Applicants should submit a letter describing their research and teaching interests, a curriculum vita, and examples of their publications of scholarly works. Address correspondence to: Mark Fossett, Chair of the Sociology Search Committee, Department of Sociology, Texas A&M University, 77843-4351 ( Review of applications will begin on October 15th and continue until the position is filled. Texas A&M University is an Affirmative Action/Equal Opportunity Employer and seeks to be responsive to the needs of dual career couples.

Position: Sociology, Brooklyn College – CUNY

Brooklyn College of the City University of New York invites applications for two tenure-track positions at the rank of Assistant Professor of Sociology to begin September 2012. Ph.D. in sociology required by the time of appointment. Position #1: Specialization in the areas of urban policy, stratification, and quantitative research methods. The candidate will be expected to teach at least one quantitative methods course each semester and contribute to the Department’s substantive courses in urban social welfare policy. We offer quantitative methods courses at both the undergraduate and graduate levels. Teaching assignments may also include the social science course in the college’s core curriculum, as well as courses dual listed with Africana Studies. The Department of Sociology seeks to expand its ongoing collaboration with the Center for the Study of Brooklyn, Brooklyn College’s urban policy research institute.

Position #2: Specialization in the areas of race and ethnicity, stratification, and social theory. The candidate will be expected to teach at least one social theory course each semester and contribute to the Department’s substantive courses in race and ethnicity and inequality. We offer classical and contemporary social theory courses at both the undergraduate and graduate levels. Teaching assignments may also include the social science course in the college’s core curriculum, as well as courses dual listed with Africana Studies.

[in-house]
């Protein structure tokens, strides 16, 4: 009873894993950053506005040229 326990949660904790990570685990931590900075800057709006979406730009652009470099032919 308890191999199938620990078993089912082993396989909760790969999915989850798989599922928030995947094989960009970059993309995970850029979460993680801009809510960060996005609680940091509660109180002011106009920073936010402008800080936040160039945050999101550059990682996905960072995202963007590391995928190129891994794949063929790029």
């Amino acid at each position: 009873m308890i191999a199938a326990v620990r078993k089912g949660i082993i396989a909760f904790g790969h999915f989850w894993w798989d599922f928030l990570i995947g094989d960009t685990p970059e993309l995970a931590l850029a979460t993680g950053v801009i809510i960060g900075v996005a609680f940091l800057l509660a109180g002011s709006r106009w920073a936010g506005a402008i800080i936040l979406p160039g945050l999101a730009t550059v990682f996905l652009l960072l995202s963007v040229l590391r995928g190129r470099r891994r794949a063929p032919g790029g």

For both positions, we are seeking candidates who are committed to undergraduate and graduate education at a public, urban institution that serves a highly diverse student body. Letters of application should specify how the candidate’s research and teaching interests can speak to, and make use of, Brooklyn’s uniquely rich and vibrant social context. Review of applications begins October 15th, 2011. A curriculum vita, statement of research interests and teaching philosophy, three letters of reference, and supportive documents (syllabi, student evaluations of teaching, samples of scholarship, etc.) should be sent to Michael T. Hewitt, Assistant Vice President for Human Resource Services, Department of Sociology, Brooklyn College-CUNY, 2900 Bedford Ave., Brooklyn, NY 11210-2889.

Position: Sociology, Brooklyn College – CUNY

The American Bar Foundation sponsors fellowship programs for postdoctoral scholars, doctoral candidates, graduate and undergraduate students. All fellowships are held in residence at the ABF’s offices in Chicago. To submit an online application for an open fellowship opportunity at the American Bar Foundation, visit the ABF website.

ABF Doctoral Fellowship Program: The American Bar Foundation is committed to developing the next generation of scholars in the field of law and social science. The purpose of the fellowships is to encourage original and significant research on law, the legal profession, and legal institutions.

Law and Social Science Dissertation Fellowship and Mentoring Program (LSS Fellowship) The Law and Society Association, in collaboration with the American Bar Foundation and the National Science Foundation, has launched the Law and Social Science Dissertation Fellowship and Mentoring Program (LSS Fellowship) which is designed to foster scholars in the Law and Society tradition and whose scholarship is on Law and Inequality.

ABF Summer Research Diversity Program: This program of summer research fellowships is designed to introduce undergraduates from diverse backgrounds to the rewards and demands of a research-oriented career in the field of law and social science. Click here for more information.

September 21, 2011

Written by C.N.

New Books: Asian Americans Connecting Past and Present